Moin Khan: A Biker and a Bridge Builder
By Dr A. Khan
Chicago, IL

Today, the world has become a global village, but the gap between perception and reality is widening. Truth and wisdom are becoming scarce commodities. Technological tools are being used to create distorted and emulated versions of truth and reality. Global media frenzy has targeted Muslims and Pakistan. The spin masters are busy creating distorted images of reality. It appears that their agenda is to destroy bridges between cultures.

However, Moin Khan, a twenty-four year old biker, and a graduate of San Francisco State University, has a different agenda. He wants to build bridges across cultures. He wants to change peoples’ perceptions about Muslims, Pakistan and America. He planned to hop on his motorcycle and start a 20,000 miles journey from Golden Gate Bridge to Lahore, sojourning on the way, talking and meeting people and telling them: we are Muslims, we are Pakistanis, we are just like you, and we love bikes too.

Moin Khan spent 18 months planning and saving for the trip. His original plan was to save $15,000 by doing three jobs, and surviving on just boiled rice and ketchup. As the planned departure date approached he was short on money. He could only save $9000; rather than wait and save more money, he decided to start his journey with what he had. He took his iPhone, GPS and a makeshift luggage rack, and a tent on his journey. His friends in the Bay Area helped him to fix the bike for the long trip. Moin opted for a sports bike (600 cc) rather than a tour bike (1000+ cc) in order to get peoples’ attention.

On July 1, 2010, Moin Khan revved up his Honda CBR 600 F4i sport bike near Golden Gate Bridge and set off on his long transcontinental journey to build bridges across cultures. From San Francisco, Moin for his first leg of journey took the Pacific coast route to Canada, and then moving through the Midwestern states he arrived in New York; from there he transported his bike to Germany; from there he traveled through Switzerland, France, Spain, Italy, Austria, Slovenia, Slovakia, Hungary, and Romania. During his journey he was the recipient of countless random acts of kindness by wayside strangers. Passing through Romania Moin Khan got into an accident, his bike was damaged and he broke couple of bones too. It took about a month for Moin to recuperate and get his bike fixed. Again strangers showed extreme kindness; Romanian motorcycle enthusiasts donated parts for the bike, had it fixed, and transported it for free to Bucharest. Praising the generosity of Romanian people Moin Khan said, “If I ever have a bike crash again I hope it’s in Romania.”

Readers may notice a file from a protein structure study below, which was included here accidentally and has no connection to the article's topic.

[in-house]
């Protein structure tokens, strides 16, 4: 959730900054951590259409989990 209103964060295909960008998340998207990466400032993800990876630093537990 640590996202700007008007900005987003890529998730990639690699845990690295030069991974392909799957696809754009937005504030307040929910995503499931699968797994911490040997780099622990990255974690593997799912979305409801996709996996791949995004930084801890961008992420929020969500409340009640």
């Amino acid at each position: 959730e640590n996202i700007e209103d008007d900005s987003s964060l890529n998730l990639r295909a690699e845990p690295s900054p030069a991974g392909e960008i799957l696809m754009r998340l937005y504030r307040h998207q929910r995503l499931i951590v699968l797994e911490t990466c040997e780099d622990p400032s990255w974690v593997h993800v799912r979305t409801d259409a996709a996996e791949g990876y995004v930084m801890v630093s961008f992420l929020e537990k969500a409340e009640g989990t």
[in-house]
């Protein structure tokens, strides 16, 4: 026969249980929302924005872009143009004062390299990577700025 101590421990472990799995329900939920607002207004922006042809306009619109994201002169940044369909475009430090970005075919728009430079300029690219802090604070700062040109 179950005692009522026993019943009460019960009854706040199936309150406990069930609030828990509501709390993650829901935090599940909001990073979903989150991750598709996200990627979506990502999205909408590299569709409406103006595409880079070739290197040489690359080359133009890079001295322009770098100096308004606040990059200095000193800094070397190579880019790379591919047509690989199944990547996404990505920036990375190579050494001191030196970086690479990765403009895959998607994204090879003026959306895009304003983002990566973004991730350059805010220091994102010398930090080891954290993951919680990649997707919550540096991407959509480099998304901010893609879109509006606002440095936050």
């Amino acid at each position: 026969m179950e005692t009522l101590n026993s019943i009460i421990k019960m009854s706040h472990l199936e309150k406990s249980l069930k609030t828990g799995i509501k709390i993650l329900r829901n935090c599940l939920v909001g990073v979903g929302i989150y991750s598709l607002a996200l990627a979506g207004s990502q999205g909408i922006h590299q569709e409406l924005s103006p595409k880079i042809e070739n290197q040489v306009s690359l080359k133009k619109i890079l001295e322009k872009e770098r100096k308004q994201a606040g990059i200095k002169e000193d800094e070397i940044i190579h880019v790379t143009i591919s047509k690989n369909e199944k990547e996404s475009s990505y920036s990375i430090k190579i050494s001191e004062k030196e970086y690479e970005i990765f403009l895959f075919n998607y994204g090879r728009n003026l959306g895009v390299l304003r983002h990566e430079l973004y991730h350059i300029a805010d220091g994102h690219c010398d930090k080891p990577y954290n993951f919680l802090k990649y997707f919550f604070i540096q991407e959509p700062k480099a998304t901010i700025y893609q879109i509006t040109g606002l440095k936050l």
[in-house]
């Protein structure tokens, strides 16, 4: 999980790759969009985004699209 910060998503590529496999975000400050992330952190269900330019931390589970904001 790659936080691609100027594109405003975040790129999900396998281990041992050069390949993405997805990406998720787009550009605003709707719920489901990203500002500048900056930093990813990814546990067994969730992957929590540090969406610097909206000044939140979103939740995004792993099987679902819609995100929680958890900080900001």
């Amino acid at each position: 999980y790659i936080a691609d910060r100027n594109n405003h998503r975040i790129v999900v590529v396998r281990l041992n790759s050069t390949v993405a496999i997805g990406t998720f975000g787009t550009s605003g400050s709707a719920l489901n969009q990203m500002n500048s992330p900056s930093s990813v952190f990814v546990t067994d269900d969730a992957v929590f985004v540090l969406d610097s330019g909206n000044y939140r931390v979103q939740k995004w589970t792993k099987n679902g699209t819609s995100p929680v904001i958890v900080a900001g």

From Romania, Moin Khan started the second leg of his transcontinental bike journey. Traveling through Bulgaria, Greece, Turkey and Iran, he entered Pakistan through Baluchistan, and finally arrived in Lahore via Karachi and Multan, on December 31, 2011. A colorful reception was arranged at the Expo Center, Lahore, too welcomed Moin. He was greeted by the Chief Minister Shahbaz Sharif who said that “Moin is resplendent star of the nation…Khan has made a mark for Pakistan throughout the world and has given a message out there that the Pakistanis are a peace-loving nation.”

Before starting the journey, Moin Khan wondered how people would react to him. In an interview, Moin Khan reminisced, “I never had to face racism… But I had heard stories; I thought all they know about Pakistan and Muslims is through Fox News. So, I was a little scared…But whoever I talked to, the first thing I would say is I am from Pakistan and I am going from San Francisco to Lahore.” He further recalled, “Every day I stop at a gas station four or five times and each stop turned into a 30-minute stop. A small group gathers and starts asking questions. It really is mind boggling at times how many people don’t know anything about Pakistan.”

At the Expo Center reception, Moin Khan said that the future of Pakistan is in the hands of its youth. He further said that during his sojourn in 22 countries many people opened their hearts and said that he could stay as long as he wished. But he politely refused their offers. He told them that clearing peoples’ misconceptions about Pakistan and Islam was the aim of his journey.

Moin Khan has documented his journey on a website www.adifferentagenda.com, and Facebook.

Kudos to Moin, a biker and a bridge builder, for promoting peace and love!

 

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Editor: Akhtar M. Faruqui
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